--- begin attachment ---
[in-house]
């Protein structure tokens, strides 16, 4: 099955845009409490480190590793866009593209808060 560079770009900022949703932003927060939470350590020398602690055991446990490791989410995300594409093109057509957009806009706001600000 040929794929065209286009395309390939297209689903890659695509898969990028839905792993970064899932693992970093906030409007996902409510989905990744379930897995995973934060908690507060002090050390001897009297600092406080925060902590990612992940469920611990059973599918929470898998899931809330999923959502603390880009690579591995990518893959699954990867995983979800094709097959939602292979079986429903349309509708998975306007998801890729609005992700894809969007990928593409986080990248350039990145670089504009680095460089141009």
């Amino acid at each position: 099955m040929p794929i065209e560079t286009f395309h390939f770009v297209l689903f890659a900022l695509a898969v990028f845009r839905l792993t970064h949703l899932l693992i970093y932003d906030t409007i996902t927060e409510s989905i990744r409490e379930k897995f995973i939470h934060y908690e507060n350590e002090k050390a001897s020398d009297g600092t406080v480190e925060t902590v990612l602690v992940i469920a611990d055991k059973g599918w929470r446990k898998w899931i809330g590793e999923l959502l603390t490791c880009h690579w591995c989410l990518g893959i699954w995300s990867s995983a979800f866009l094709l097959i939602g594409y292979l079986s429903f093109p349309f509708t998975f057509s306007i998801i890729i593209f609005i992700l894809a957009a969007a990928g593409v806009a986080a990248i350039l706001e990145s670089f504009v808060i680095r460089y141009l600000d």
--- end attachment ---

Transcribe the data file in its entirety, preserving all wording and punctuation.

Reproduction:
[in-house]
């Protein structure tokens, strides 16, 4: 099955845009409490480190590793866009593209808060 560079770009900022949703932003927060939470350590020398602690055991446990490791989410995300594409093109057509957009806009706001600000 040929794929065209286009395309390939297209689903890659695509898969990028839905792993970064899932693992970093906030409007996902409510989905990744379930897995995973934060908690507060002090050390001897009297600092406080925060902590990612992940469920611990059973599918929470898998899931809330999923959502603390880009690579591995990518893959699954990867995983979800094709097959939602292979079986429903349309509708998975306007998801890729609005992700894809969007990928593409986080990248350039990145670089504009680095460089141009």
């Amino acid at each position: 099955m040929p794929i065209e560079t286009f395309h390939f770009v297209l689903f890659a900022l695509a898969v990028f845009r839905l792993t970064h949703l899932l693992i970093y932003d906030t409007i996902t927060e409510s989905i990744r409490e379930k897995f995973i939470h934060y908690e507060n350590e002090k050390a001897s020398d009297g600092t406080v480190e925060t902590v990612l602690v992940i469920a611990d055991k059973g599918w929470r446990k898998w899931i809330g590793e999923l959502l603390t490791c880009h690579w591995c989410l990518g893959i699954w995300s990867s995983a979800f866009l094709l097959i939602g594409y292979l079986s429903f093109p349309f509708t998975f057509s306007i998801i890729i593209f609005i992700l894809a957009a969007a990928g593409v806009a986080a990248i350039l706001e990145s670089f504009v808060i680095r460089y141009l600000d």